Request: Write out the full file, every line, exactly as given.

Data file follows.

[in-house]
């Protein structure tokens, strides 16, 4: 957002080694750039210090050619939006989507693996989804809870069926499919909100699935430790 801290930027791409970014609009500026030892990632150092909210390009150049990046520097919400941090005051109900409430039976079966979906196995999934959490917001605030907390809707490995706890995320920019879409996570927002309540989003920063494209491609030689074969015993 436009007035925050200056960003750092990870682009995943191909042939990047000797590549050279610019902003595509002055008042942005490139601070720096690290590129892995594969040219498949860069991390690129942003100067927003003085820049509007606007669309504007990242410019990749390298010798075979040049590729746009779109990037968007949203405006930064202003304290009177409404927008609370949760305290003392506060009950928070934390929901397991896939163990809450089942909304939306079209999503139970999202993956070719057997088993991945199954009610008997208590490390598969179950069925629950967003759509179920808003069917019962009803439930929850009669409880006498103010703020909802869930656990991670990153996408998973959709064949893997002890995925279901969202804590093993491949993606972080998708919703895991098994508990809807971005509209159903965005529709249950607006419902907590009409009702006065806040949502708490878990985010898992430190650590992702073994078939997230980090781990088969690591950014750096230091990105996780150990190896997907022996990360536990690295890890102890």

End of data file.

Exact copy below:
[in-house]
């Protein structure tokens, strides 16, 4: 957002080694750039210090050619939006989507693996989804809870069926499919909100699935430790 801290930027791409970014609009500026030892990632150092909210390009150049990046520097919400941090005051109900409430039976079966979906196995999934959490917001605030907390809707490995706890995320920019879409996570927002309540989003920063494209491609030689074969015993 436009007035925050200056960003750092990870682009995943191909042939990047000797590549050279610019902003595509002055008042942005490139601070720096690290590129892995594969040219498949860069991390690129942003100067927003003085820049509007606007669309504007990242410019990749390298010798075979040049590729746009779109990037968007949203405006930064202003304290009177409404927008609370949760305290003392506060009950928070934390929901397991896939163990809450089942909304939306079209999503139970999202993956070719057997088993991945199954009610008997208590490390598969179950069925629950967003759509179920808003069917019962009803439930929850009669409880006498103010703020909802869930656990991670990153996408998973959709064949893997002890995925279901969202804590093993491949993606972080998708919703895991098994508990809807971005509209159903965005529709249950607006419902907590009409009702006065806040949502708490878990985010898992430190650590992702073994078939997230980090781990088969690591950014750096230091990105996780150990190896997907022996990360536990690295890890102890």